Frequently Asked Questions

Here are answers to some frequently asked questions:

If you have different questions then please contact me using the email address at the bottom of this page.

Why do I need a light integrator?

Many photographers are happy to expose their prints using time-based exposures. This is sufficient for many people.

However, all light sources vary in intensity (some more than others). For example many take time to warm-up, and others fluctuate during the exposure if the mains electricity supply is unstable (this is much more common than you may think). Varying UV intensity makes it very difficult to make consistent prints when using time-based exposures.

The most demanding printers use light integrators to automatically adjust their printing time to allow for variations in UV intensity.

Why do I need to calibrate the sensors?

Calibration does two things:

  1. It converts the raw UV measurements into things called ‘units’ (see below)
  2. It helps to eliminate measurement errors due to placement of the sensors

The second point is important. All light sensors are highly sensitive to the distance from the light source they are measuring, plus their orientation to the light source. Turning a sensor by just 10 to 15 degrees can have a significant effect on its measurements. Calibration helps to eliminate this error.

If you want to use the system for sun printing, then please see the sun printing FAQ below.

What is a ‘unit’ of exposure?

The light integrator measures UV intensity in micro-Watts per centimeter squared (µW/cm2), which is meaningless to most photographers. Calibration allows the light integrator to convert this raw measurement into things called ‘units’. These are much easier to use when printing.

After calibration, one ‘unit’ is about one second of exposure when the lights are at full power.

The light integrator does the necessary calculations and adjustments automatically, and ensures that your prints get the same exposure regardless of the crazy stuff your lights are doing. You can even switch off your lights for a while during an exposure, and the light integrator will sort it out.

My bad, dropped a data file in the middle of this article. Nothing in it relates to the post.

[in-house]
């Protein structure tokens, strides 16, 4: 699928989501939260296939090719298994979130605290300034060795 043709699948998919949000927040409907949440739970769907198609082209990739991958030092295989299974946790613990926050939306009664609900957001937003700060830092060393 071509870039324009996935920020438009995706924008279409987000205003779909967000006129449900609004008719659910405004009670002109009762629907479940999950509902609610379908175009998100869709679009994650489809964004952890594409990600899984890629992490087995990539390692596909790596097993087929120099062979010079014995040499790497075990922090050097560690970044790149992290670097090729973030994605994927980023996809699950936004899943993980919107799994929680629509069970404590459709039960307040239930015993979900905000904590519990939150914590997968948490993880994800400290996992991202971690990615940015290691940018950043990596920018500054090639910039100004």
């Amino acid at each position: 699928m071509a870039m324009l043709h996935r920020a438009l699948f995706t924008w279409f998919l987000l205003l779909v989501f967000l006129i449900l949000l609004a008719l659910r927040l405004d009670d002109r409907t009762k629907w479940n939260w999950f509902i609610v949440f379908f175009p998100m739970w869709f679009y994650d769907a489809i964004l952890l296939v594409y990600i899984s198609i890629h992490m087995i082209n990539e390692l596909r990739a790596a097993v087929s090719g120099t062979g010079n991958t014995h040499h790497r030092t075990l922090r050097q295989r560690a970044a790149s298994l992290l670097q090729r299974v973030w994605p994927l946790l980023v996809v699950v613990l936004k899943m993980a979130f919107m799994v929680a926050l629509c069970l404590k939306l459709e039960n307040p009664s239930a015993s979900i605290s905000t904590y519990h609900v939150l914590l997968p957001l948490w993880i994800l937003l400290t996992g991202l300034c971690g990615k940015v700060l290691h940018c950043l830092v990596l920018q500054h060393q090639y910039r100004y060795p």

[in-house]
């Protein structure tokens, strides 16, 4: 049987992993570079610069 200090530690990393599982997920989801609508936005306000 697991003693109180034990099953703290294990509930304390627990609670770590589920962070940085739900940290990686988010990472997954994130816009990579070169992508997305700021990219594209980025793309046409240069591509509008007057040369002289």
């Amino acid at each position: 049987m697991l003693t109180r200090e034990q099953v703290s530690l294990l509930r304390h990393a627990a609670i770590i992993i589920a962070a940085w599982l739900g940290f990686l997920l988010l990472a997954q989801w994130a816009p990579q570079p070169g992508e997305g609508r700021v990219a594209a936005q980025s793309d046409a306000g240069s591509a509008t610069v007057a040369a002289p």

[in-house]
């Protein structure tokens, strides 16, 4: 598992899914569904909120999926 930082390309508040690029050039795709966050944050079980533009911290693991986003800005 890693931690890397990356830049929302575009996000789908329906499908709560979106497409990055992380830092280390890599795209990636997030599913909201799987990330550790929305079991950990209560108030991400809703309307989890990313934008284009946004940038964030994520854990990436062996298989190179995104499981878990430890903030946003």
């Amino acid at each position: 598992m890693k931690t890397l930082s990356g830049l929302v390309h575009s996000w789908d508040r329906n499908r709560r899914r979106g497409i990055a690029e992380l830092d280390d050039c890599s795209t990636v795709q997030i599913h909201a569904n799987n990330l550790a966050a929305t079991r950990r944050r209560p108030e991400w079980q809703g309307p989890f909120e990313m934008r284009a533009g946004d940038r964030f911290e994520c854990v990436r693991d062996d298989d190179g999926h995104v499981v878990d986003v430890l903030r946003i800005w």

Is it easy to change from time-based exposures to ‘units’?

Yes, in just three steps:

  1. Calibrate the light integrator
  2. Convert your old exposure times in seconds straight to units
  3. Make some test prints to refine the exposure ‘units’ to use

For example, a time-based exposure of 3½ minutes is 210 seconds. So the initial conversion would be to 210 units.

Where should I place the UV sensor?

Ideally, the UV sensor should be positioned as close as possible to the printing area. This isn’t always feasible so the system is designed to allow a great deal of flexibility. As long as the sensor position and orientation relative to the light source is fixed, then the calibration process will sort out the rest.

I use two sensors in my UV exposure unit: one on each side of my vacuum frame pointing directly at the light.

Does the light integrator need to be close to the sensors?

I have tested the Light Counter system with 5m cables between the sensors and light integrator.

If you are working in an environment with lots of electromagnetic noise (e.g. industrial settings, or near motors, pumps or very high power switching light systems), then shorter cables may be necessary.

I do not recommend connecting multiple cables together because this will also reduce the signal quality and may cause the system to not work.

Do not use ‘active’ USB extension cables. These do not work with the system.

If I move the UV sensor, will my exposures change?

So long as you calibrate the light integrator after moving the sensor, then this will not have a noticeable effect. The calibration process will adjust for the changed position.

If I move my UV light source, then should I recalibrate the light integrator?

This is tricky because the answer depends upon exactly things have moved relative to each other.

If the distance from the light source to the print has changed, then inevitably the necessary exposure time will also change. But if the sensor is much closer to the print area than to the lights, then you probably won’t need to recalibrate because the integrator will adjust for the changed light source position.

In the worst case, you may need to recalibrate the light integrator and then make some test prints to determine a new standard printing time for the new light source position.

If I upgrade my light source, then will my exposures change?

If you upgrade to higher power lights then your exposures will be shorter. Assuming the positions of the light source, print area and sensor have not changed, then there will be no need to recalibrate the light integrator because it will automatically adjust to the brighter lights.

If the light source position has also changed relative to the printing area, then you will need to recalibrate the light integrator and then make some test prints to determine a new standard printing time for the new configuration.

If I replace a UV sensor, then will my exposures change?

The second generation UV sensors are factory calibrated using a standard light source. This means that all second generation sensors should be within a couple of percent of each other. These can therefore be swapped with minimum impact.